Jiva Technology

How we consume education

Education is all about school, right? And university? And maybe some professional education if I want to become a lawyer or an accountant. Or maybe some vocational educational if I’m a nurse or a plumber or a digital marketing maven? Once we’ve mastered the basics of reading and writing and some basic maths, it’s all about acquiring higher level skills. And there was a time when those skills had a proper shelf life, like a lifetime. How long do they last now? Even if I train as an accountant, will I need to be proficient in artificial intelligence in 20 years as the software robots take over the profession.

It used to be said (and maybe it still is) that one of the most important aspects of university was learning how to learn. As a narrative, that works well for the people who really love to learn (which generally correlates pretty closely to those who find it easy) but we need to think about the rest of us. What if you don’t love to learn, but you realise it’s an increasingly necessary evil. It sounds almost heretical to talk about education in that way, but perhaps we need to be just a little less uptight about acquiring skills, about getting an education.

Given that everyone seems to have little problem being a consumer and buying stuff, maybe it’s time for skills-acquisition to take the weary path down from its ivory tower and just let people consume education. ┬áSome universities are already heading in that direction, even if they won’t admit it. 3 years at uni: tick. Choice of accommodation to suit your budget: tick. Ready made student activities: tick. Okay, maybe I’m pushing things a little far, but you get the idea.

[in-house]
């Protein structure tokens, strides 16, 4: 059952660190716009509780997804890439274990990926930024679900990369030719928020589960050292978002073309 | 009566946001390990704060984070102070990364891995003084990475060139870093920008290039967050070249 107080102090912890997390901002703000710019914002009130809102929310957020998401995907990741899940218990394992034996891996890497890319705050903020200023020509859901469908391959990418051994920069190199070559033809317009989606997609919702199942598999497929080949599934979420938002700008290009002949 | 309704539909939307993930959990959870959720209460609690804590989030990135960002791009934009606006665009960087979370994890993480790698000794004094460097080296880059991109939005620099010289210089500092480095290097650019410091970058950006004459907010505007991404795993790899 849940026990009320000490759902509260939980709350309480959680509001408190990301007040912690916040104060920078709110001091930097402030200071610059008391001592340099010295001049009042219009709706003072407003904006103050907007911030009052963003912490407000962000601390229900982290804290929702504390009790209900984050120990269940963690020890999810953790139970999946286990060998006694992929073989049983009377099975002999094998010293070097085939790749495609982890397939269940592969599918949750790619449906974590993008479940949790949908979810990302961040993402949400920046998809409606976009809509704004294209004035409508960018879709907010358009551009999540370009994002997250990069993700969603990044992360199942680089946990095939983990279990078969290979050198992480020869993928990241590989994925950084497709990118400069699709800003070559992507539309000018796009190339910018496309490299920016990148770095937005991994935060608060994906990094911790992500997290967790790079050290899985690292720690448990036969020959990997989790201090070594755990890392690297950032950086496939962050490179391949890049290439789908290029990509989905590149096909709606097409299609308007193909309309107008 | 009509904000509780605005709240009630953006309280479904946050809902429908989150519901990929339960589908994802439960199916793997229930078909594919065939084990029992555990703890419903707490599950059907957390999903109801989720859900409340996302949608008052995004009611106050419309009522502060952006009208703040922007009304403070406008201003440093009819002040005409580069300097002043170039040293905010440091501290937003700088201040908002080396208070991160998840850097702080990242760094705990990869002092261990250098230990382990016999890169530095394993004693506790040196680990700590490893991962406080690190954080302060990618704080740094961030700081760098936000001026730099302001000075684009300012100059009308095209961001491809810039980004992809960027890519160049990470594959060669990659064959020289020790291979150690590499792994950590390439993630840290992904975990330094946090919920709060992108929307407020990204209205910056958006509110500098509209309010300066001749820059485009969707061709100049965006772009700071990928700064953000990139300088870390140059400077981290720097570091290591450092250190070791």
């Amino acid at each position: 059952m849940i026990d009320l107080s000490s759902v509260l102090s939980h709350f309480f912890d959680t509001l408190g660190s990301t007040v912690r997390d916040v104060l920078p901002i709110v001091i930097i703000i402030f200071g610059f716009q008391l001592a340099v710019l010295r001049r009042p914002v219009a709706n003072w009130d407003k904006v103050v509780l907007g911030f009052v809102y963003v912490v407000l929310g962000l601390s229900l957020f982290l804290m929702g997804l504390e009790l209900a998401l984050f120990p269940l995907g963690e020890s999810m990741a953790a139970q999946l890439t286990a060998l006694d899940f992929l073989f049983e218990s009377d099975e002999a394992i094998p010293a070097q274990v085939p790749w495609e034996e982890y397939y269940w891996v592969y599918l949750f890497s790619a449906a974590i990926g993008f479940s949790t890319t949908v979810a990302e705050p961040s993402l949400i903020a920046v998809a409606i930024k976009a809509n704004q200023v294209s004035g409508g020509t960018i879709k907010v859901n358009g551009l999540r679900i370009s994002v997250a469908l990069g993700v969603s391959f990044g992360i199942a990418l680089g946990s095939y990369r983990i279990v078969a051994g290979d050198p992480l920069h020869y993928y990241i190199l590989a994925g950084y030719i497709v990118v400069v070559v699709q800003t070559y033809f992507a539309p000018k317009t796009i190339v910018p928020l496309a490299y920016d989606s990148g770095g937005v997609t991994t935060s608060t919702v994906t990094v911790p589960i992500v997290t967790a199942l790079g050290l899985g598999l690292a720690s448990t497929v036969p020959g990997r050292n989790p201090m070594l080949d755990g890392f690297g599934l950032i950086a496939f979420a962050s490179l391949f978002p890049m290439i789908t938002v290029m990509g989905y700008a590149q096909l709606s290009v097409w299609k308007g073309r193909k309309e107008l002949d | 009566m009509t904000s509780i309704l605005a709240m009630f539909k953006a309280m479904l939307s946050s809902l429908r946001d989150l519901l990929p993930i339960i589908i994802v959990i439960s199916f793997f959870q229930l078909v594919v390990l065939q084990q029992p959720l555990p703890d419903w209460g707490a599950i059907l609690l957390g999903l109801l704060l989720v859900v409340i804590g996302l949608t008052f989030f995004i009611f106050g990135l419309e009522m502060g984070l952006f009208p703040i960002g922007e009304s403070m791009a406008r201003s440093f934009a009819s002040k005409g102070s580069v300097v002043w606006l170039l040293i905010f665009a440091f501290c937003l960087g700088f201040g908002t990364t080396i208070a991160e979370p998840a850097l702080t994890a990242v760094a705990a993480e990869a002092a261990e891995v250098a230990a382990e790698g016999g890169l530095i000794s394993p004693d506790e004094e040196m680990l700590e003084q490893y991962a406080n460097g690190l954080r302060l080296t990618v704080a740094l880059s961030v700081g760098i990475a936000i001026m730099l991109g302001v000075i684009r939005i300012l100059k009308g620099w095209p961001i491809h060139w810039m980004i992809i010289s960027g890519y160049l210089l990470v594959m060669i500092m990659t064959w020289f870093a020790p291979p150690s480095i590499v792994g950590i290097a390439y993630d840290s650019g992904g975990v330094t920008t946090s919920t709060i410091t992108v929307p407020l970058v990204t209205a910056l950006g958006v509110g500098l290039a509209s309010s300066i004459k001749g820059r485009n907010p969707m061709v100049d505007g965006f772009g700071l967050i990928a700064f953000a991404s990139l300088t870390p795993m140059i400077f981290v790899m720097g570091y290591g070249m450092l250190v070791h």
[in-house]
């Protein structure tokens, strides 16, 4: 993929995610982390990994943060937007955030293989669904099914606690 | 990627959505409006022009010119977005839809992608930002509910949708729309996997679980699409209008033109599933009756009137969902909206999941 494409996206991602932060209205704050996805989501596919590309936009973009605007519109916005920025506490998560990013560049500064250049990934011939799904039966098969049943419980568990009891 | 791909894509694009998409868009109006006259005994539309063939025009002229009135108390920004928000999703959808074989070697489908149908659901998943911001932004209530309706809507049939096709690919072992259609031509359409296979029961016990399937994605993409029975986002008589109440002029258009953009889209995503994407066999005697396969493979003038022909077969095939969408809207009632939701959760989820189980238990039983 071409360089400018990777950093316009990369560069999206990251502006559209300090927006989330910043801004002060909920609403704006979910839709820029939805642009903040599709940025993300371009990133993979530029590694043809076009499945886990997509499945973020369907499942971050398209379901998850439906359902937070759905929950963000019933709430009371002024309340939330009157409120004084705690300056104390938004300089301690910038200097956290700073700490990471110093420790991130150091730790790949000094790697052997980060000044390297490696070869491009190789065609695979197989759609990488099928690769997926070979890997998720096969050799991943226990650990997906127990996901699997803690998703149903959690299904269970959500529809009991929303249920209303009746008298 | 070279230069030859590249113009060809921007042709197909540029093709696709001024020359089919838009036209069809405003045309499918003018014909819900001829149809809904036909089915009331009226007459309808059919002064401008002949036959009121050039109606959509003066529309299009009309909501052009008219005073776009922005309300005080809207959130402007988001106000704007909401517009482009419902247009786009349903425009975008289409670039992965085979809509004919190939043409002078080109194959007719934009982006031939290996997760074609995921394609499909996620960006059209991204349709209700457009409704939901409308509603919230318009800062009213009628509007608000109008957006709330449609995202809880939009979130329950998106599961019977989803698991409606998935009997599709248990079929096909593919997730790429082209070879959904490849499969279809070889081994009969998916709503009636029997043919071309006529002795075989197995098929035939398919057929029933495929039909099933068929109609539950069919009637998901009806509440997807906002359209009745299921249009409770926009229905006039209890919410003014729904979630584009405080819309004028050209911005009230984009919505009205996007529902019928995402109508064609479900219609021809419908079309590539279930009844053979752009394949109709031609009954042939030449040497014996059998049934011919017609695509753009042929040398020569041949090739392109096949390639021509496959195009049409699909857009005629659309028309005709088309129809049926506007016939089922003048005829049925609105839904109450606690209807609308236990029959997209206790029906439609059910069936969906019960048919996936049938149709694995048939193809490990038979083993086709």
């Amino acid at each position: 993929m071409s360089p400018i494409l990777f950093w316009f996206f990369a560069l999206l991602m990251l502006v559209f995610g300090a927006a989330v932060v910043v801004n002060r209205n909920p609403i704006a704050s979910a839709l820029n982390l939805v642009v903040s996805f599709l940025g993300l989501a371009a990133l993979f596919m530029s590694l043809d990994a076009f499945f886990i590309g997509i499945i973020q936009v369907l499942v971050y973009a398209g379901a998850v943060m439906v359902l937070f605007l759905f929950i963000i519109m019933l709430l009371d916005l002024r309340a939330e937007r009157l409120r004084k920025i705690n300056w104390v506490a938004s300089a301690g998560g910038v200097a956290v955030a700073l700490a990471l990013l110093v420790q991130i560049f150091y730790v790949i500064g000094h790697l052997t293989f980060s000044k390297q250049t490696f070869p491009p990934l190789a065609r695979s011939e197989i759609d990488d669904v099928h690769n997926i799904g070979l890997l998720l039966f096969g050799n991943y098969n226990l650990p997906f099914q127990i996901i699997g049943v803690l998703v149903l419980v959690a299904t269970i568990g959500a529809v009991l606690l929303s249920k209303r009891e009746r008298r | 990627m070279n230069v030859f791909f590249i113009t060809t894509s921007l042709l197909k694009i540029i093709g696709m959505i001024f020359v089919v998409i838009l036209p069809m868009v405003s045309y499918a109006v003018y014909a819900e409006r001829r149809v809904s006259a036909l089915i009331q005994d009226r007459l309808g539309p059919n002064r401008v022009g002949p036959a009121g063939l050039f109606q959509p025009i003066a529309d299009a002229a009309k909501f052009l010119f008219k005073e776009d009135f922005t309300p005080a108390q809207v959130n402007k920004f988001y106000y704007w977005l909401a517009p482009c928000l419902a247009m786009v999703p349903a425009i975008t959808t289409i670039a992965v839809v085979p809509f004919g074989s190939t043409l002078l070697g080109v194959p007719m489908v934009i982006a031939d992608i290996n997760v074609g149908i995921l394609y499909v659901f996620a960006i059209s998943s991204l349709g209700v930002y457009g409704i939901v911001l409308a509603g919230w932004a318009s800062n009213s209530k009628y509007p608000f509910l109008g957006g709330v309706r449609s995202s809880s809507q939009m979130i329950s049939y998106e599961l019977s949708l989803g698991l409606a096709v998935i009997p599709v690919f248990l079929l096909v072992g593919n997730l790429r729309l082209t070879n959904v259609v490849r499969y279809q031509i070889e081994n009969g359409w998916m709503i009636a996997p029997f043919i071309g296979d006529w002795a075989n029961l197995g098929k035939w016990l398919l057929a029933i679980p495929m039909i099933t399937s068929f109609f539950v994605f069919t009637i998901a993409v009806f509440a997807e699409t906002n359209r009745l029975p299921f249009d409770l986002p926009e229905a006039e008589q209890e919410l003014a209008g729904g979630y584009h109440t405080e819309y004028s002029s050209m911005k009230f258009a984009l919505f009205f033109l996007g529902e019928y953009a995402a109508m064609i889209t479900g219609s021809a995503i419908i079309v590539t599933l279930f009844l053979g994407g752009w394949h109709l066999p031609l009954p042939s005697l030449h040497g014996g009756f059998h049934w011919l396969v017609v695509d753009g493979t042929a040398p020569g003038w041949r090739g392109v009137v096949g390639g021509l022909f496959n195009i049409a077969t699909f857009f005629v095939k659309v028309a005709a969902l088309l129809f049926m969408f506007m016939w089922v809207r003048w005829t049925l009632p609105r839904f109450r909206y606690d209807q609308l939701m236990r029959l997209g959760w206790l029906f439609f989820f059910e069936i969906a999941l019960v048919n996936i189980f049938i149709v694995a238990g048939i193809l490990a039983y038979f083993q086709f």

Britain needs people with the right skills more than ever. The market for jobs is actually a myriad of smaller markets with their own dynamics, some with shortages, some with massive over supply; some with good prospects, some with a dire outlook. It isn’t easy to shift between those markets, but if we apply what we know from mainstream marketing, we know that if we want people to consume we just make it easy to buy. Amazon have famously made it so easy to buy things without moving much more than your finger(s) that it’s turned them into a scary 1 trillion dollar behemoth. How many people have bought things on Amazon by mistake.

About the last thing that you’d say about education is that it’s easy to buy. After the formative experience of being forced to consume our basic education (its against the law not to), there is then almost no way to easily identify what to buy, let alone how to buy it. Sure, many of us all out of school and into university; I’m not talking about that. I’m talking about the 50 years that current graduates will likely spend in the work force post-graduation. Want to become the aforementioned digital marketing maven? Where do I pick up the skills? How do we afford the time away from work without an indulgent employer?

These are serious issues, not only for individuals, but for society as a whole. As our economies shift with the advent of longer working lives, climate change and adoption of artificial intelligence, the need for flexibility in the workforce will become ever more important. Maybe it’s time to get our act together?


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